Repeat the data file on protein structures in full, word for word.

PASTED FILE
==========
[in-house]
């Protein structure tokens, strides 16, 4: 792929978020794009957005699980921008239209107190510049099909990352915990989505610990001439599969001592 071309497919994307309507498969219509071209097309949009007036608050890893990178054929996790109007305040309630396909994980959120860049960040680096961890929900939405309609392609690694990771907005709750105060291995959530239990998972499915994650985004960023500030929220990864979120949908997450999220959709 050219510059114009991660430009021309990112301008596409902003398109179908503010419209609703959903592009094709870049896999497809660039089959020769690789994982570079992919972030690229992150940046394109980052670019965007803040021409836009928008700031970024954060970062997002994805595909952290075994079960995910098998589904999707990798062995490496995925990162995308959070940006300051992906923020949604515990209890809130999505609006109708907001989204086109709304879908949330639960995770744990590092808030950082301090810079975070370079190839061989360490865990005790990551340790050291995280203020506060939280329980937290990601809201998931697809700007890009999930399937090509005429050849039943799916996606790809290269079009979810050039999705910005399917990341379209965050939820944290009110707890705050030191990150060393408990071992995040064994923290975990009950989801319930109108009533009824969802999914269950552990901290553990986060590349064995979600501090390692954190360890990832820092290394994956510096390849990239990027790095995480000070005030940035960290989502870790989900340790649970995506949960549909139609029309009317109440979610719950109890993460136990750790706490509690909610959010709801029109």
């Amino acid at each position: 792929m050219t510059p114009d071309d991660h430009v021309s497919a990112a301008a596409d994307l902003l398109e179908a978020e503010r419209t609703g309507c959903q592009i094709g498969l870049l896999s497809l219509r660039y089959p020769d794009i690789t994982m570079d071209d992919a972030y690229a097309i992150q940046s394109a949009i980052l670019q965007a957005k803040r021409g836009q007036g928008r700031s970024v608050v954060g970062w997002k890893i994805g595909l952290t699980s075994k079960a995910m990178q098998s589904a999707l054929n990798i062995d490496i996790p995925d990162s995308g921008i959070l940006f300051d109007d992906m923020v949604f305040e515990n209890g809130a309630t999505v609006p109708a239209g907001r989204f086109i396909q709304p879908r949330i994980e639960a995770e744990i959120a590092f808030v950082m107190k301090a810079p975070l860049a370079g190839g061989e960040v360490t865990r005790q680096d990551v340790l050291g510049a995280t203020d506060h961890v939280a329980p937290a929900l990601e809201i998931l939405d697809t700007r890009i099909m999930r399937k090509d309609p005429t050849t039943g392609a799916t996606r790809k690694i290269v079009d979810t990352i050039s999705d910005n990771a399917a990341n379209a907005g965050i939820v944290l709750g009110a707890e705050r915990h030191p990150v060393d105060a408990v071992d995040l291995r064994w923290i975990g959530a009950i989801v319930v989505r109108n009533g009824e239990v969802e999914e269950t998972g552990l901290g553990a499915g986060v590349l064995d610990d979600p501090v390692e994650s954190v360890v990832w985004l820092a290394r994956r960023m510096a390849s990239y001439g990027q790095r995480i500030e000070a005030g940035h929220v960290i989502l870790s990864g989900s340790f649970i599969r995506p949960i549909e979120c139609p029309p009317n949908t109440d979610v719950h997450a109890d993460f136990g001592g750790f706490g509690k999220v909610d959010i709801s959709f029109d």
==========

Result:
[in-house]
């Protein structure tokens, strides 16, 4: 792929978020794009957005699980921008239209107190510049099909990352915990989505610990001439599969001592 071309497919994307309507498969219509071209097309949009007036608050890893990178054929996790109007305040309630396909994980959120860049960040680096961890929900939405309609392609690694990771907005709750105060291995959530239990998972499915994650985004960023500030929220990864979120949908997450999220959709 050219510059114009991660430009021309990112301008596409902003398109179908503010419209609703959903592009094709870049896999497809660039089959020769690789994982570079992919972030690229992150940046394109980052670019965007803040021409836009928008700031970024954060970062997002994805595909952290075994079960995910098998589904999707990798062995490496995925990162995308959070940006300051992906923020949604515990209890809130999505609006109708907001989204086109709304879908949330639960995770744990590092808030950082301090810079975070370079190839061989360490865990005790990551340790050291995280203020506060939280329980937290990601809201998931697809700007890009999930399937090509005429050849039943799916996606790809290269079009979810050039999705910005399917990341379209965050939820944290009110707890705050030191990150060393408990071992995040064994923290975990009950989801319930109108009533009824969802999914269950552990901290553990986060590349064995979600501090390692954190360890990832820092290394994956510096390849990239990027790095995480000070005030940035960290989502870790989900340790649970995506949960549909139609029309009317109440979610719950109890993460136990750790706490509690909610959010709801029109």
């Amino acid at each position: 792929m050219t510059p114009d071309d991660h430009v021309s497919a990112a301008a596409d994307l902003l398109e179908a978020e503010r419209t609703g309507c959903q592009i094709g498969l870049l896999s497809l219509r660039y089959p020769d794009i690789t994982m570079d071209d992919a972030y690229a097309i992150q940046s394109a949009i980052l670019q965007a957005k803040r021409g836009q007036g928008r700031s970024v608050v954060g970062w997002k890893i994805g595909l952290t699980s075994k079960a995910m990178q098998s589904a999707l054929n990798i062995d490496i996790p995925d990162s995308g921008i959070l940006f300051d109007d992906m923020v949604f305040e515990n209890g809130a309630t999505v609006p109708a239209g907001r989204f086109i396909q709304p879908r949330i994980e639960a995770e744990i959120a590092f808030v950082m107190k301090a810079p975070l860049a370079g190839g061989e960040v360490t865990r005790q680096d990551v340790l050291g510049a995280t203020d506060h961890v939280a329980p937290a929900l990601e809201i998931l939405d697809t700007r890009i099909m999930r399937k090509d309609p005429t050849t039943g392609a799916t996606r790809k690694i290269v079009d979810t990352i050039s999705d910005n990771a399917a990341n379209a907005g965050i939820v944290l709750g009110a707890e705050r915990h030191p990150v060393d105060a408990v071992d995040l291995r064994w923290i975990g959530a009950i989801v319930v989505r109108n009533g009824e239990v969802e999914e269950t998972g552990l901290g553990a499915g986060v590349l064995d610990d979600p501090v390692e994650s954190v360890v990832w985004l820092a290394r994956r960023m510096a390849s990239y001439g990027q790095r995480i500030e000070a005030g940035h929220v960290i989502l870790s990864g989900s340790f649970i599969r995506p949960i549909e979120c139609p029309p009317n949908t109440d979610v719950h997450a109890d993460f136990g001592g750790f706490g509690k999220v909610d959010i709801s959709f029109d």